Detalle Publicación


Ocular surface analysis and automatic non-invasive assessment of tear film breakup location, extension and progression in patients with glaucoma

Título de la revista: BMC OPHTHALMOLOGY
ISSN: 1471-2415
Volumen: 20
Número: 1
Páginas: 12
Fecha de publicación: 2020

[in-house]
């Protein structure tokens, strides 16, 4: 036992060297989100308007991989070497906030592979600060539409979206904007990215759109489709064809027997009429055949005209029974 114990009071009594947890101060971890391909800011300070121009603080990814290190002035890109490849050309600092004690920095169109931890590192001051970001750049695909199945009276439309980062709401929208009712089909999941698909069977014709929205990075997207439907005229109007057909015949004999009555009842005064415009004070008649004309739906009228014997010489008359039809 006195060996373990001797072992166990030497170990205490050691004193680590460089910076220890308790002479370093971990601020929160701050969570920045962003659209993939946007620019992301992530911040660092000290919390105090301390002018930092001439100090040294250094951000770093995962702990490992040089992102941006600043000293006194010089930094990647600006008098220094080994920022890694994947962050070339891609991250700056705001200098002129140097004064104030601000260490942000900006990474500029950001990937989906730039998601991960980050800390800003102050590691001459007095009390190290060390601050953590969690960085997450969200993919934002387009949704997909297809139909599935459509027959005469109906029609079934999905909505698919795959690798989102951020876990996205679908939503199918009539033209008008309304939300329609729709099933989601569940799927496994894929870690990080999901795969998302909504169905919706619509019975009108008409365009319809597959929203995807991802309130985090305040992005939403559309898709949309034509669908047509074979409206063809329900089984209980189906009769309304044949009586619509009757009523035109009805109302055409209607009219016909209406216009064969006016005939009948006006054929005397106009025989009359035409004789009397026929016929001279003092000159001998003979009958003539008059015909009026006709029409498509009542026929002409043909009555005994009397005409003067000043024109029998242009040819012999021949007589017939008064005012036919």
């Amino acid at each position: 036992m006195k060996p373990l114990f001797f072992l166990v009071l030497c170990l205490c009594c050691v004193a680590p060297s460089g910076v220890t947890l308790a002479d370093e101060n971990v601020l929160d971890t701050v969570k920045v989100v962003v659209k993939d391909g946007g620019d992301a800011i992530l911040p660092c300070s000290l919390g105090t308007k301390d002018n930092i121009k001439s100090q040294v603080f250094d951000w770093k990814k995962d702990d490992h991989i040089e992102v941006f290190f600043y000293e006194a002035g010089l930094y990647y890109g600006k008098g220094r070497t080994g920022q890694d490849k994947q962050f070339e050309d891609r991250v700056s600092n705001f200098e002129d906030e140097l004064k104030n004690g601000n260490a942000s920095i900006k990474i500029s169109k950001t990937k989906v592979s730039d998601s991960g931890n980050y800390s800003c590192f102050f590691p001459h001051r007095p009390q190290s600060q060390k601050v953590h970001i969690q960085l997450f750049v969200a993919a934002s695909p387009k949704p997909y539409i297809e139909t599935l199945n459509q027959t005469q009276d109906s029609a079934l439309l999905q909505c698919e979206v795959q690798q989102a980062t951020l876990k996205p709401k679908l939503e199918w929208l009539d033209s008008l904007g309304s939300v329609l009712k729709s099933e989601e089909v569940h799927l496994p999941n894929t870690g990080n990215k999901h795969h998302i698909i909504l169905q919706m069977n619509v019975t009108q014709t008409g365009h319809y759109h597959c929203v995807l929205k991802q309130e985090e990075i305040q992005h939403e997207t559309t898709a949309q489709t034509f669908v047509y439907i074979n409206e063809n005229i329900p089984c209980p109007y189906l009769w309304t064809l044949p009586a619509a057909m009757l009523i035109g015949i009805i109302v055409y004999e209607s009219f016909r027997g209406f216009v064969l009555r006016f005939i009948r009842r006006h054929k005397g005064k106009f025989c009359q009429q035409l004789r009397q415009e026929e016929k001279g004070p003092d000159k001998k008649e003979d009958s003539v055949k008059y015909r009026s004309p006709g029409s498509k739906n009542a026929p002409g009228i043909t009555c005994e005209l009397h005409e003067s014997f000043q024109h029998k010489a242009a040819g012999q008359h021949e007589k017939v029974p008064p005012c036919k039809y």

BackgroundTear film stability is the key event in ocular surface diseases. The purpose of this study is to evaluate spatial and temporal progression of the tear film breakup using an automatic non-invasive device.MethodsNon-invasive tear breakup time (NITBUT) parameters, such as First NITBUT (F-NITBUT) and Average NITBUT (A-NITBUT), were evaluated in 132 glaucoma and 87 control eyes with the Keratograph 5M device. Further analysis of this data was used to determine size, location and progression of tear film breakup with automatically identified breakup areas (BUA). The progression from First BUA (F-BUA) to total BUA (T-BUA) was expressed as Dry Area Growth Rate (DAGR). Differences between both groups were analysed using Student t-test for parametric data and Mann-Whitney U test for non-parametric data. Pearson's correlation coefficient was used to assess the relationship between parametric variables and Spearman in the case of non-parametric variables.ResultsF-NITBUT was 11.437.83s in the control group and 8.17 +/- 5.73 in the glaucoma group (P=0.010). A-NITBUT was 14.04 +/- 7.21 and 11.82 +/- 6.09s in control and glaucoma groups, respectively (P=0.028). F-BUA was higher in the glaucoma group than in the control group (2.73 and 2.28; P=0.022) and was more frequently located at the centre of the cornea in the glaucoma group (P=0.039). T-BUA was also higher in the glaucoma group than in the control group (13.24 and 9.76%; P=0.012) and the DAGR was steeper in the glaucoma group than in the control group (34.38 degrees and 27.15 degrees; P=0.009).Conclusions Shorter NITBUT values and bigger, more central tear film breakup locations were observed in the glaucoma group than in the control group. The DAGR indicates that tear film rupture is bigger and increases faster in glaucomatous eyes than in normal eyes.